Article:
A 36-year-old man who was charged with the murder of Lurgan girl Laura Marshall has been refused bail.
Gary O’Dowd, from Knocknagore Road, Gilford, was charged with 31-year-old Laura’s murder and appeared before Craigavon Magistrates Court today (Friday).
Wearing a grey tracksuit, he denied the charge of murdering Laura between March 31 and April 2 this year.
Craigavon Magistrates Court was told there was an extensive history of domestic violence between the couple.
The detective sergeant investigating said there were seven recorded instances of domestic abuse the last of which was on 23 March when Miss Marshall called 999 to claim she had been choked, head butted and attacked by the defendant.
The police arrived and Miss Marshall claimed the defendant had threatened to kill her and stab her.
The defendant was subsequently found three days later when he arrived at Miss Marshall’s home and another 999 call was made by the victim. O’Dowd was arrested, charged and part of his bail conditions was not to have contact with Miss Marshall. He was due to appear in court on those charges including threat to kill on April 22.
The detective sergeant told the court there had been around 40 text messages between the pair on March 31 - and the context of the messages were that: “She wanted him back.”
He said it was a sad but typical domestic abuse cycle.
The detective said when police arrived at Laura Marshall’s house on Sunday they found her flat neat and tidy apart from a ‘violent scene’ in the bathroom.
Laura’s body was found in the bath.
He explained that the sink had been ripped from the wall causing a leak which had alerted the landlord of the property to call on Friday April 1.
He also told the court that there was bruising all over her body and that the pathologist Professor Crane said there ‘may be indication of forced sex’.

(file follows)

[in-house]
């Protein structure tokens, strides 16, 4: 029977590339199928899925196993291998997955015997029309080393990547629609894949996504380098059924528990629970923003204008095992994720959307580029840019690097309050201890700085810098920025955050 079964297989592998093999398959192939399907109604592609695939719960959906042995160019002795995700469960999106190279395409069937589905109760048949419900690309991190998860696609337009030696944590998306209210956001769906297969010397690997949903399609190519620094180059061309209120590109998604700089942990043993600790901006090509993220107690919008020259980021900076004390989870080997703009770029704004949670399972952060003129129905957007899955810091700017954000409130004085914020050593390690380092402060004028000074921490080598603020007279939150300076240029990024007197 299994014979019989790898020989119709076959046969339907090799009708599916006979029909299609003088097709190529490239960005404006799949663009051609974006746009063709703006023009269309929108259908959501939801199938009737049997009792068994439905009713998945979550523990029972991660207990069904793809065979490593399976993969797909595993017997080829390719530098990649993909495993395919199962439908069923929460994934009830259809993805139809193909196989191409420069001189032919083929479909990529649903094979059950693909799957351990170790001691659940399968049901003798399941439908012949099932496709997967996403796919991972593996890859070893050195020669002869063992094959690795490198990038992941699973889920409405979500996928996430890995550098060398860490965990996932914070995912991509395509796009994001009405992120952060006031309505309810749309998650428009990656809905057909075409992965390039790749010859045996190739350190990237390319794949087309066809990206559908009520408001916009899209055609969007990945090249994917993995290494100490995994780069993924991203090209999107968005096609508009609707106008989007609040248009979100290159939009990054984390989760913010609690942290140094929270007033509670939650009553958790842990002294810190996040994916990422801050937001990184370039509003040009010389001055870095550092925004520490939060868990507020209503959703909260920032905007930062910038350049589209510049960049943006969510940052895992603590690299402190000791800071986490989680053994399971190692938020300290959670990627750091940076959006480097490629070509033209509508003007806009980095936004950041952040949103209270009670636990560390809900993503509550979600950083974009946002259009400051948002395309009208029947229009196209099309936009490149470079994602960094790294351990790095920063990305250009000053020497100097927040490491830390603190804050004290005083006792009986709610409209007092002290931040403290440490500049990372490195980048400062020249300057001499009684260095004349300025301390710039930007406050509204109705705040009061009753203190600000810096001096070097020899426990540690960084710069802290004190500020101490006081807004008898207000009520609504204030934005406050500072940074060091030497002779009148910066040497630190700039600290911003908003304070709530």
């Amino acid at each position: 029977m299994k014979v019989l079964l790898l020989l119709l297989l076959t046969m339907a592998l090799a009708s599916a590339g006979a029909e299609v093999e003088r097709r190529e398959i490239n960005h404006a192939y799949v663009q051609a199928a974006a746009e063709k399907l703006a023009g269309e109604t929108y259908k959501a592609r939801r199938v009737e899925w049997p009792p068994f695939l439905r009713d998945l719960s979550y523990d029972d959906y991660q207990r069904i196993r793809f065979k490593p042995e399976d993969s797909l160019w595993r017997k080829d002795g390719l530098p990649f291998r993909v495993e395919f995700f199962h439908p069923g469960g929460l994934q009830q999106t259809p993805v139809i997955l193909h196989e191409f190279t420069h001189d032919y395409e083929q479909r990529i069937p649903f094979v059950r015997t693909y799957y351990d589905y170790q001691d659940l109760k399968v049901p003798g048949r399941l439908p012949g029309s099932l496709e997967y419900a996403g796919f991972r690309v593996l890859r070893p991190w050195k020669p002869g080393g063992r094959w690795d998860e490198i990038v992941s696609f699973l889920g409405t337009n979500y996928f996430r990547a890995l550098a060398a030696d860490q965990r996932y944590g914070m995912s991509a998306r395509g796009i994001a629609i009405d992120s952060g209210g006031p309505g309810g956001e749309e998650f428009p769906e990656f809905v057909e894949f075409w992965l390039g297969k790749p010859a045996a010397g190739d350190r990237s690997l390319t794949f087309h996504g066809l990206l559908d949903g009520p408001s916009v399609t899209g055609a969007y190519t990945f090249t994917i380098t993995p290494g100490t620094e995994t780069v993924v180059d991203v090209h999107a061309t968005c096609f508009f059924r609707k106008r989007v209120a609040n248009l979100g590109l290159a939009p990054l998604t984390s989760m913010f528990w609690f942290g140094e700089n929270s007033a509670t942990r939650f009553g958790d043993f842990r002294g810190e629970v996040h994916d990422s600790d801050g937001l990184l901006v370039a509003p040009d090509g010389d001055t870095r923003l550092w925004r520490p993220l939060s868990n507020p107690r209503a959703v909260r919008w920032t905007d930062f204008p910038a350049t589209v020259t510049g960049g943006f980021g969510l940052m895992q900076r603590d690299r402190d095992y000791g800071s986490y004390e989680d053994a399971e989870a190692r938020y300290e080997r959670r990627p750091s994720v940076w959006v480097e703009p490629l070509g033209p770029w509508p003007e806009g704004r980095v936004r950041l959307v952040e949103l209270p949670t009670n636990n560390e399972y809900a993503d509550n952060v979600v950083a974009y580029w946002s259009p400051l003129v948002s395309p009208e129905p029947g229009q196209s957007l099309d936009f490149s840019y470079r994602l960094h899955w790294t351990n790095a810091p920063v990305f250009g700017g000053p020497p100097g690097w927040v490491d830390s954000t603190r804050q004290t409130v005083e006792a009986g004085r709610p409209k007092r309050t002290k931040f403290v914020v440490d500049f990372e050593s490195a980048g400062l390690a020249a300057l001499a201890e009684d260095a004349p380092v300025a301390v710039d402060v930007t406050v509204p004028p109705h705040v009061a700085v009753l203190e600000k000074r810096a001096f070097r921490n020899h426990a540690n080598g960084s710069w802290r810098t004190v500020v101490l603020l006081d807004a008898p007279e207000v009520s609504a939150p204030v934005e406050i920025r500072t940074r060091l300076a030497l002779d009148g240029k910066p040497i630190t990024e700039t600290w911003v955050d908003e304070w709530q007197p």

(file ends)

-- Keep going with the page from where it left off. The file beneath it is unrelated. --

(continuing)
The detective added that the FMO took a penile swab from O’Dowd and ‘bruising was noted that he could not account for’.
He added that there was a ‘significant amount of blood pool near the sink’ and ‘some in the bath’.
The defendant’s barrister Gavyn Cairns asked the detective if his client had given a detailed account of his movements from Thursday March 31 through to when he was arrested and the detective said he had.
The detective agreed that his family had provided alibis as well as statements from two taxi drivers.
When asked if the police had conducted cellular mast investigations in relation to the defendant’s movements, the detective said that was one aspect of the case.
He also stated that CCTV footage from the apartment block where Miss Marshall lived had been viewed by police and there does not appear to be evidence that O’Dowd entered or left the premises.
He also told the court that police are still awaiting a full forensic report.
Mr Cairns also asked if the police had received a witness statement from the landlord who said he had spoken to the victim on Friday April 1 at 4.30pm and 4.50pm.
The detective told the court the landlord had spoken to someone he believed to be Laura through an intercom and said he recollected that the deceased ‘sounded strange’.
He also agreed with the defence barrister that Laura appeared to want to retract her statement in relation to the last assault allegations.
The detective said the last message sent by Laura Marshall was to O’Dowd on March 31 saying: “Miss you. Keep falling out of your side of the bed. Love you all my life.”
She also indicated that she had spoken to her solicitor about contacting him and that she wanted to talk to the cops about getting his bail lifted.
The detective said Laura had a regular habit of using her phone and after 21.48 hours on March 31 there is no data from her phone.
He agreed that after a high profile media appeal around 50 witnesses so far have come forward however he was unaware of one female witness who claimed she had seen Laura outside Lurgan Police Station on April 1.
O’Dowd’s barrister asked if this witness statement was correct it would ‘be a significant contradiction that she had not left her property from Thursday’.
The detective said the volume of material processed over the last four days ‘has been phenomenal’.
He added that though there had been seven recorded incidents of domestic abuse allegations he felt this was ‘the tip of the iceberg’.
He opposed bail on the grounds that the defendant may interfere with witnesses.
He added that there was a flight risk and objected to the defendant staying at his sister’s home in Banbridge as it was too close to Lurgan.
Judge Mervyn Bates refused bail and the defendant is to appear before Craigavon Magistrates Court via video link on May 6.